Thursday, July 29, 2010
She certainly been been a tremendous asset to PHA as a part-time employee for the past several years but her life and work have been intertwined with the PH community since the 1970's.
In 1973, a group of physicians with an early interest in PH met under the auspices of the World Health Organization. Their goal was to review the current state of knowledge on Primary PH (later described as idiopathic PH). Following that review, they proposed the establishment of a multicenter collaborative study. This led to the historic and invaluable NHLBI PPH registry which enrolled 187 U.S. patients from 1981 to 1985. Carol was in charge of that registry. It was this information that framed much of the research that took place over the next two decades. It also helped to develop a network of physicians who built this little known field into today's vibrant and active medical community.
Carol also was a catch point for patients during a period of great isolation. They would call her desk at the National Heart Lung and Blood Institute and she would put them in touch with each other and, as PHA came into existence, with PHA leaders. As a trustee of the Dauna Leigh Bauer Foundation, she kept Dauna's legacy alive, through early Foundation gifts that helped PHA establish itself in the early days.
After Dr. Vreim's retirement as Deputy Director of the Lung Division at NHLBI, we were honored to have her talents at PHA.
Thank you Dr. Vreim. Good luck in your move to Pennsylvania. Have no doubt that we'll miss you and that we'll stay in touch!
Thursday, July 8, 2010
“Experts suggest that there are roughly 200 FDA-approved treatments for the nearly 7,000 rare diseases that exist globally. So while there have been many successes, the unmet needs are huge,"I read these words and read them again.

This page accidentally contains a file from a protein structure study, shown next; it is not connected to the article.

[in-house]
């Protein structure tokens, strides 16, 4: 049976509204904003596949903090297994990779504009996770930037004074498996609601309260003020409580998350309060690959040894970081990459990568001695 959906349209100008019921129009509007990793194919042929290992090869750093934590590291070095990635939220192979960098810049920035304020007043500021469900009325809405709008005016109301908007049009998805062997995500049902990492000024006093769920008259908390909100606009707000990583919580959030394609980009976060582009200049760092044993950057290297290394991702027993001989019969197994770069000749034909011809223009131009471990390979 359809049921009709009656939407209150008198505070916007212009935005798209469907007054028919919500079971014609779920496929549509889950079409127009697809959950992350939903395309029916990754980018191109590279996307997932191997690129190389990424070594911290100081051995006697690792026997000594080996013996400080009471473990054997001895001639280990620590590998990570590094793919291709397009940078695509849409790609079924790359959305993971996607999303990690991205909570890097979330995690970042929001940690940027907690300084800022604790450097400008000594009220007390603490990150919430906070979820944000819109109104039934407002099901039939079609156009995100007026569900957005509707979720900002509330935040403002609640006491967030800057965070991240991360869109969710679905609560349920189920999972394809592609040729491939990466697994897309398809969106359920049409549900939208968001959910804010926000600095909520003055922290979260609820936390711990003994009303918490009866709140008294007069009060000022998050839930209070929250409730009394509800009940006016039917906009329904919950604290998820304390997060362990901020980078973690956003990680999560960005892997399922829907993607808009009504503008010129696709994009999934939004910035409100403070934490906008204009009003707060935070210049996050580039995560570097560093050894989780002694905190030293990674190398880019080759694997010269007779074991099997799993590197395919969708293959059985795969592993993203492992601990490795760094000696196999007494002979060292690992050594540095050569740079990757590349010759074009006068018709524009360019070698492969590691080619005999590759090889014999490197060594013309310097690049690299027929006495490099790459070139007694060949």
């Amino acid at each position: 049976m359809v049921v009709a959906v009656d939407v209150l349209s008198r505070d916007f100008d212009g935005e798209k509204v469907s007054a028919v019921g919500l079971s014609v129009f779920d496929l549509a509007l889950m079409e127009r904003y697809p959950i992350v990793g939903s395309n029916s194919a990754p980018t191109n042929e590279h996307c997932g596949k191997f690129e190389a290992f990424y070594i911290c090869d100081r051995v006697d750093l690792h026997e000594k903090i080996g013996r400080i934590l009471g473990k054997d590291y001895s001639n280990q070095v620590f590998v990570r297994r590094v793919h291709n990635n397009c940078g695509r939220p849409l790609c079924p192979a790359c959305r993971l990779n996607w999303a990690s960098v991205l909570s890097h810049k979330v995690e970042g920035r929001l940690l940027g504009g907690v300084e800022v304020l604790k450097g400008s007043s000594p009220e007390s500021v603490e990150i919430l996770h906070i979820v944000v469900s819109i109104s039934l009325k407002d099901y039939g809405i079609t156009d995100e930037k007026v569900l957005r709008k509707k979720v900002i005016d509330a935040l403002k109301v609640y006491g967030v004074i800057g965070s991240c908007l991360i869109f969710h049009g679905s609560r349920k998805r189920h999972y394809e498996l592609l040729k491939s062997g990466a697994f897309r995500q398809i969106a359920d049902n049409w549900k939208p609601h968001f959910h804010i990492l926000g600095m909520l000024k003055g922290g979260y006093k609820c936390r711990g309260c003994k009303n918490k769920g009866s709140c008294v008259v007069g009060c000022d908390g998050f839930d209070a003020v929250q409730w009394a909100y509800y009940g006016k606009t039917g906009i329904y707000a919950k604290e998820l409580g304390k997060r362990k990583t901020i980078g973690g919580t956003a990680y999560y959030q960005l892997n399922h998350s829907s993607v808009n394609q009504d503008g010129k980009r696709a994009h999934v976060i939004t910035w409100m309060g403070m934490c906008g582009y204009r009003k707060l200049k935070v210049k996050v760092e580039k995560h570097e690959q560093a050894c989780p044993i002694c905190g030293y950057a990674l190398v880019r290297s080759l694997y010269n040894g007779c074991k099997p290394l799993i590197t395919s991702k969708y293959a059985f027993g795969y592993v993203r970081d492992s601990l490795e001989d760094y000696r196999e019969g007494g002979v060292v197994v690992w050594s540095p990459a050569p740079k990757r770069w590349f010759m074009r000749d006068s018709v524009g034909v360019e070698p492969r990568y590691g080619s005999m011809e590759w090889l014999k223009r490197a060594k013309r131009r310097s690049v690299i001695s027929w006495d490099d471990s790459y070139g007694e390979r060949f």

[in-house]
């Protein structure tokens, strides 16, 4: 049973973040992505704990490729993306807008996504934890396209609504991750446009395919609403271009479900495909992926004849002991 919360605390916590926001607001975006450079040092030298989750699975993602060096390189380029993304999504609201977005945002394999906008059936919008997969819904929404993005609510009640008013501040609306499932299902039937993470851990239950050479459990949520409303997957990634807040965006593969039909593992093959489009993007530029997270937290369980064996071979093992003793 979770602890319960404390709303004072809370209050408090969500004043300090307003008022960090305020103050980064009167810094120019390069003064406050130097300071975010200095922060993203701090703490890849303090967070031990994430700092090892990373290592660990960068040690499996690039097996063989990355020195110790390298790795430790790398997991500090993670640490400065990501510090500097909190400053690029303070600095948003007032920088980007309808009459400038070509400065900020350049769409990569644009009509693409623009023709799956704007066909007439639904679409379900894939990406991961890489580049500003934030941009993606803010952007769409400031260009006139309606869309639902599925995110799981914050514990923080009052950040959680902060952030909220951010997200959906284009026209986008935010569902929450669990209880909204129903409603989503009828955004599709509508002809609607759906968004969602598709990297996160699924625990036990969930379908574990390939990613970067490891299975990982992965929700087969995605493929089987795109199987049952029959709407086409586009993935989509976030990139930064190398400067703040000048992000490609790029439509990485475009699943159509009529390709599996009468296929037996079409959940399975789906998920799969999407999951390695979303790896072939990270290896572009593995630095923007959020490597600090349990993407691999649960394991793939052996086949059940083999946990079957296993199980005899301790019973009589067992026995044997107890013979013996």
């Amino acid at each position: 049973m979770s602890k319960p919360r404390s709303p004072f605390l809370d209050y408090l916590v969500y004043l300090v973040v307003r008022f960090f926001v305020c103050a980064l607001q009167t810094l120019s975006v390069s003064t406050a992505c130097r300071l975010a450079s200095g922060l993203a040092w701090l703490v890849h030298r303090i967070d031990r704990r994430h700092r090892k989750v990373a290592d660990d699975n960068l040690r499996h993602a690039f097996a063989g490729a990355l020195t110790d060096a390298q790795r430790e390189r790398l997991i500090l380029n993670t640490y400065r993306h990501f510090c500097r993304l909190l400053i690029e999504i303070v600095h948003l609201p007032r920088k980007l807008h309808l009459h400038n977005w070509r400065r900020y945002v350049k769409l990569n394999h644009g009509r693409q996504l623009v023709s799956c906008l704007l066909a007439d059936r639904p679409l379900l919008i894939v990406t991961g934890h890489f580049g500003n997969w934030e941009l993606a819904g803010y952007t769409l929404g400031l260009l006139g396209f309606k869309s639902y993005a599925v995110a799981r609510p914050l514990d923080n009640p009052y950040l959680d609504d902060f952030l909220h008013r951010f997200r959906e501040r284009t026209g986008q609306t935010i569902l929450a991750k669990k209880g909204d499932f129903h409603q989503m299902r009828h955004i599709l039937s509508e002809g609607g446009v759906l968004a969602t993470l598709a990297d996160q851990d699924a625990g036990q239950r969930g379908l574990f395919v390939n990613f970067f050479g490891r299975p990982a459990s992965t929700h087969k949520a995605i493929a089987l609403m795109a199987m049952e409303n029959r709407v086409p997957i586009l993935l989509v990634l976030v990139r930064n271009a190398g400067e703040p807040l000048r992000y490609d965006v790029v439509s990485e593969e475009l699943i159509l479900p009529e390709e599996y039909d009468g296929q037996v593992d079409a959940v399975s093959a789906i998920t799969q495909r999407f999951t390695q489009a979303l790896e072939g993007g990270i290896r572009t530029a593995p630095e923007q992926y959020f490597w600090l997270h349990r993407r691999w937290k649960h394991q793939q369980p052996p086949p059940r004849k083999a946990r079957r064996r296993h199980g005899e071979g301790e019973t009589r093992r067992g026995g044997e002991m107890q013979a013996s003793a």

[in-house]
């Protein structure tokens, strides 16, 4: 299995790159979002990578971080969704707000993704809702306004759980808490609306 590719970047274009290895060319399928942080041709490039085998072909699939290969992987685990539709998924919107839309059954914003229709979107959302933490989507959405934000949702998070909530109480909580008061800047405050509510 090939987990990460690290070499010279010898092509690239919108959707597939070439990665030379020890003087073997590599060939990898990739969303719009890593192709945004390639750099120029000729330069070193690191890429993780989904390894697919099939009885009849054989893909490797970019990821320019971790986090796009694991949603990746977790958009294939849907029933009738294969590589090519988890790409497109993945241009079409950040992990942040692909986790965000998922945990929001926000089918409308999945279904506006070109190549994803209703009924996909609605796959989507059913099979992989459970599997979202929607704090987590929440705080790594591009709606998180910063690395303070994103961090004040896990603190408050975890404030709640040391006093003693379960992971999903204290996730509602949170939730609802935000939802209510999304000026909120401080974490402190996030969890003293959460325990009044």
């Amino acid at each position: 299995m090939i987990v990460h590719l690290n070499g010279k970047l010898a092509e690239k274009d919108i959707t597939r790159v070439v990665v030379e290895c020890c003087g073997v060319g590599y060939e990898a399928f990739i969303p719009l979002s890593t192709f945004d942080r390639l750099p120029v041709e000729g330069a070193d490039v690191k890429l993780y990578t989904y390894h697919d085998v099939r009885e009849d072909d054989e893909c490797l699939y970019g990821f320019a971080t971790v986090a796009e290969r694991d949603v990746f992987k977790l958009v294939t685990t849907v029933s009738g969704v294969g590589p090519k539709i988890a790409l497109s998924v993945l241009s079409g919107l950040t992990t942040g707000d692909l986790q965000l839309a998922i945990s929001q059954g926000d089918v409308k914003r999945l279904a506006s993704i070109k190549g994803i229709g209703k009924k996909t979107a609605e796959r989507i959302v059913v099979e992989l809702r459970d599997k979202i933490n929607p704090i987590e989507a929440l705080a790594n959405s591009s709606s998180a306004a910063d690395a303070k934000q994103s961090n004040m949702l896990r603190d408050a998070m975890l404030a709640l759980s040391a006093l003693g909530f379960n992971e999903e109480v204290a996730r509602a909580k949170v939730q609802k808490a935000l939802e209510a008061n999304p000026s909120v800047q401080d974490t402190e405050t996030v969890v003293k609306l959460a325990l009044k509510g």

Why were they so striking to me? Do the math and consider this...
With 8 treatments for PH, 4% of the approved treatments for the 7,000 rare diseases are for PH.
While PH is a rare disease, our patients' and families' focus on putting a spotlight on this disease has brought it out of the dark corners and into the attention of our dedicated researchers and clinicians and the pharmaceutical companies considering new treatments to pursue.
We are not yet where we need to be...at this point there is not a cure. However, these numbers are the result of hard work toweards a clear target. They.are one indicator that we are moving forward rapidly thanks to the dedication of our community of hope.
Friday, July 2, 2010
Bill and Wendy Bockhorst are among the heroes I have seen at past Conferences. I knew that I would not see Wendy this time. She passed last year. I did see Bill though and it reminded me what great people they are.
Together, they had for years organized golf tournaments and casino nights in Arizona and Wendy had been a support group leader.
Seeing Bill reminded me of Wendy’s courage and her words.
“One main reason that I get involved through special events is because my PH is genetic…if I can continue working to raise funds for and awareness of this disease, then maybe the next generation won’t have to suffer as much."It is because of people like Wendy that the dedication on the video we create at Conference is unchanging. That video – and, indeed, the Conference – is dedicated to
“…the memory of those who have gone before, to the spirit of those who fight back today and to those yet to come.”Wendy is on the left in the picture above.
At our Friday night dinner, something seemed wrong.
I saw Amanda escorting Pat Paton, one of our founders, to the stage. Staff was also putting a chair on the stage next to the podium. This was not in the script.